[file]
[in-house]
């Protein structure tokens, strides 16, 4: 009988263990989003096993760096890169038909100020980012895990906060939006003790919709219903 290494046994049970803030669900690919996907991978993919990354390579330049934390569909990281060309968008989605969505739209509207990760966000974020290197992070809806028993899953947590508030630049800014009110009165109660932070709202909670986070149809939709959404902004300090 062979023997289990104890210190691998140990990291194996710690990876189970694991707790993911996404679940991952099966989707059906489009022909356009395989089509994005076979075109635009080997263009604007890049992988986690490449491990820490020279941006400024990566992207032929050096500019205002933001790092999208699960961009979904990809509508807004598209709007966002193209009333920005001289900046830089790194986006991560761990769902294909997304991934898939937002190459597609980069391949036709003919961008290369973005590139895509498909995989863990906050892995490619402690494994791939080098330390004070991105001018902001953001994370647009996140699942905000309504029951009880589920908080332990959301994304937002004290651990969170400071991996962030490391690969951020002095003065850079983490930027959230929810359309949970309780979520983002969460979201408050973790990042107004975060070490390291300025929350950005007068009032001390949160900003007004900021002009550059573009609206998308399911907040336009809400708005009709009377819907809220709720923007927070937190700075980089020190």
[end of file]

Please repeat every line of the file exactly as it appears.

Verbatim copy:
[in-house]
């Protein structure tokens, strides 16, 4: 009988263990989003096993760096890169038909100020980012895990906060939006003790919709219903 290494046994049970803030669900690919996907991978993919990354390579330049934390569909990281060309968008989605969505739209509207990760966000974020290197992070809806028993899953947590508030630049800014009110009165109660932070709202909670986070149809939709959404902004300090 062979023997289990104890210190691998140990990291194996710690990876189970694991707790993911996404679940991952099966989707059906489009022909356009395989089509994005076979075109635009080997263009604007890049992988986690490449491990820490020279941006400024990566992207032929050096500019205002933001790092999208699960961009979904990809509508807004598209709007966002193209009333920005001289900046830089790194986006991560761990769902294909997304991934898939937002190459597609980069391949036709003919961008290369973005590139895509498909995989863990906050892995490619402690494994791939080098330390004070991105001018902001953001994370647009996140699942905000309504029951009880589920908080332990959301994304937002004290651990969170400071991996962030490391690969951020002095003065850079983490930027959230929810359309949970309780979520983002969460979201408050973790990042107004975060070490390291300025929350950005007068009032001390949160900003007004900021002009550059573009609206998308399911907040336009809400708005009709009377819907809220709720923007927070937190700075980089020190």